When acclaimed Washington Post writer Wil Haygood had an early hunch that Obama would win the 2008 election, he thought he'd highlight the singular moment by exploring the life of someone who had come of age when segregation was so widespread, so embedded in the culture as to make the very thought of a black president inconceivable. He struck gold when he tracked down Eugene Allen, a butler who had served no fewer than eight presidents, from Harry Truman to Ronald Reagan. During his thirty-four years of service, Allen became what the Independent described as a "discreet stagehand who for three decades helped keep the show running in the most important political theatre of all." While serving tea and supervising buffets, Allen was also a witness to history as decisions about America's most momentous events were being made. Here he is at the White House while Kennedy contemplates a moon landing; here he is again when Kennedy's widow returns from that fateful day in Dallas. Here he is when Johnson and his cabinet debate Vietnam and here he is again when Ronald Reagan finally got tough on apartheid. Perhaps hitting closest to home was the Civil Rights legislation that was developed, often with passions flaring, right in front of his eyes even as his own community of neighbours, friends and family were contending with Jim Crow America. Also included in the book is an essay in the vein of James Baldwin's jewel, The Devil Finds Work, that explores the history of black people in Hollywood as well as over 45 pictures of the butler, Eugene Allen, and his family, the Presidents he served, and the remarkable cast.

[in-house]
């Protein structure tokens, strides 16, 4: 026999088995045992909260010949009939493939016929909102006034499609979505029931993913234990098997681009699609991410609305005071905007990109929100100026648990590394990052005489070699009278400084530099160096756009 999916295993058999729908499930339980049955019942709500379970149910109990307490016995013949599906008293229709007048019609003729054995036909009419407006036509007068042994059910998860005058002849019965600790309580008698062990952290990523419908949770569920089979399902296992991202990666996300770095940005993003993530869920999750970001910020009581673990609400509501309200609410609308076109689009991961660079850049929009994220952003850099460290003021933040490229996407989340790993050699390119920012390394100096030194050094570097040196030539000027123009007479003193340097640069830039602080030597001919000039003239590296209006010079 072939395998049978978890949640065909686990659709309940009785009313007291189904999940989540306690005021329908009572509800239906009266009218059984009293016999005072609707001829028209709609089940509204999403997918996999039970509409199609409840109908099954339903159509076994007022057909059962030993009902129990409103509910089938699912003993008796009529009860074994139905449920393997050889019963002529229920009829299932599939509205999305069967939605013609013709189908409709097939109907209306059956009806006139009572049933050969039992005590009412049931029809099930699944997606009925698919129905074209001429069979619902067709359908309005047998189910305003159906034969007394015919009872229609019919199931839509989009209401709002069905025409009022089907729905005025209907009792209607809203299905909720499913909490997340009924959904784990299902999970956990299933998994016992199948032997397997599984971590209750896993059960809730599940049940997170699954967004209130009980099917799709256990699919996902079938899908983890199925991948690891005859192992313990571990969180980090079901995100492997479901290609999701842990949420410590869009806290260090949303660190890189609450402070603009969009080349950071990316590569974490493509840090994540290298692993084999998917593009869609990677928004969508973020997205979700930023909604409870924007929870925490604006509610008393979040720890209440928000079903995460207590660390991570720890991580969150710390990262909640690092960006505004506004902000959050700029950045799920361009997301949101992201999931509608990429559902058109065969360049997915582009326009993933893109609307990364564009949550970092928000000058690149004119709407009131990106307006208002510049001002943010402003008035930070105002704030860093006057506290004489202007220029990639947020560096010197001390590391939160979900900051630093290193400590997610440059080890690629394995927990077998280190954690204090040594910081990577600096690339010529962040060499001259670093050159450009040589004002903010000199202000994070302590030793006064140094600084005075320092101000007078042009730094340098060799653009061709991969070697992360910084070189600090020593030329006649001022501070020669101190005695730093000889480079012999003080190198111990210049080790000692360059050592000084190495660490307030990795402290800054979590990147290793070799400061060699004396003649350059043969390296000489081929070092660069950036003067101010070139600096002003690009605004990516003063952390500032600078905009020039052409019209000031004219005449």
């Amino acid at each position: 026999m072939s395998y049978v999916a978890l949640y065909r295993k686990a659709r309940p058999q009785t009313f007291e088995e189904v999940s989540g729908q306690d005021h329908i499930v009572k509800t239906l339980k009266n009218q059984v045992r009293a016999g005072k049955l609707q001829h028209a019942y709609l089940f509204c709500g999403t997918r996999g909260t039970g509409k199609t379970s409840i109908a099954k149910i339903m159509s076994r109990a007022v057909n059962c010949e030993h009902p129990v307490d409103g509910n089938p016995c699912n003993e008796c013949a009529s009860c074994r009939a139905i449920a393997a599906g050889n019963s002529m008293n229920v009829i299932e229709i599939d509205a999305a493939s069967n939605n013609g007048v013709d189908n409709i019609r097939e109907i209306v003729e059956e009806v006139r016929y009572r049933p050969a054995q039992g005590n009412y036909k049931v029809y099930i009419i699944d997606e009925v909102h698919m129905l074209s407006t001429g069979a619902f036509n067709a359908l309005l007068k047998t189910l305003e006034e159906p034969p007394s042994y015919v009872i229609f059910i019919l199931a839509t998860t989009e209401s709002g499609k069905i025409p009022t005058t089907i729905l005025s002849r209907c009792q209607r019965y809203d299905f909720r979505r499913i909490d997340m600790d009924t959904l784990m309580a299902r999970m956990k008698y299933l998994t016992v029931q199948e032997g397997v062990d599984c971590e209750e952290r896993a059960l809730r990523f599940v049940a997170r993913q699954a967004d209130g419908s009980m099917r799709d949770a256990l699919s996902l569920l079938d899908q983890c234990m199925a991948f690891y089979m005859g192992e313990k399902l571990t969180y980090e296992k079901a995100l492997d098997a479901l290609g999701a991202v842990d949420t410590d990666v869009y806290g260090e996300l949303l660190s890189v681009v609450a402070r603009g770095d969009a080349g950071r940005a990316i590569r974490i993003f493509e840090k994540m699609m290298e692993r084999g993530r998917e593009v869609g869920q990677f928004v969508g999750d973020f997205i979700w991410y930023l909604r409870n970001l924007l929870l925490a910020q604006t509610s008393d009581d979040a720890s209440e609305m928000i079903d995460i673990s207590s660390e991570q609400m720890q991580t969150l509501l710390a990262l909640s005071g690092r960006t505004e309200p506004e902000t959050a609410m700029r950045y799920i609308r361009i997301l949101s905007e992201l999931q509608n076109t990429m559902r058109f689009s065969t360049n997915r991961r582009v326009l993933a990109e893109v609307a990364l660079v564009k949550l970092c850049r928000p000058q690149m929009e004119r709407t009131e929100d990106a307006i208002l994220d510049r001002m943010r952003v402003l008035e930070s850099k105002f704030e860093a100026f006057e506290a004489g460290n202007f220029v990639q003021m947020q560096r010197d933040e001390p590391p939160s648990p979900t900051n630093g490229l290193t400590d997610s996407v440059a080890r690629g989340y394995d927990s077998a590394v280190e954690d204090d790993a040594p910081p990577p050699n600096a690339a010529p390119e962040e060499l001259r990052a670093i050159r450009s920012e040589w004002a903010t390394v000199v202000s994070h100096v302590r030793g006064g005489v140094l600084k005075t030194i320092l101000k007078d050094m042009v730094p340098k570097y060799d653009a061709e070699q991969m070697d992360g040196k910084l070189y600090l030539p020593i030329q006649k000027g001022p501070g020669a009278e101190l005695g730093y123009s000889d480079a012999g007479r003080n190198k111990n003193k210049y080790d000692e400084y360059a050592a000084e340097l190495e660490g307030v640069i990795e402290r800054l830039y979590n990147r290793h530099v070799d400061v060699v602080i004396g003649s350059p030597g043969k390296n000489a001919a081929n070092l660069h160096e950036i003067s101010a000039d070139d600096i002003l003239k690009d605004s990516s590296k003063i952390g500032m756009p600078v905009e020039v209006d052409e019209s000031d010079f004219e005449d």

Publisher: 37 Ink
Pages: 112 - Hardcover
I had been eagerly awaiting for this film to be released. My son was coming for Christmas and just as we did when they were younger we thought we would go to the cinema as a pre Christmas treat. Unfortunately the film has gone off screen before we got a chance to go and see it. Never mind my son had said I'll get you the book for Christmas, which he duly did or so we thought. When it arrived he wrapped it but did point out that he thought it wasn't the book of the film. Christmas day came and I opened it to find that he was in deed right. The book written by Wil Haygood is more about his journey in writing the original article about Eugene Allen and the interest this bought about especially as Obama was to become the first black president. There are photographs of Allen of interest and of the characters from the film. It was an interesting book and took me less than a day to complete. It is worth reading from a historical point of view but don't be mistaken that this is the book the film as like me you will be disappointed. I am still hoping at some point that the book of the film will be released but for now resigned to waiting for the release of the film on DVD in January.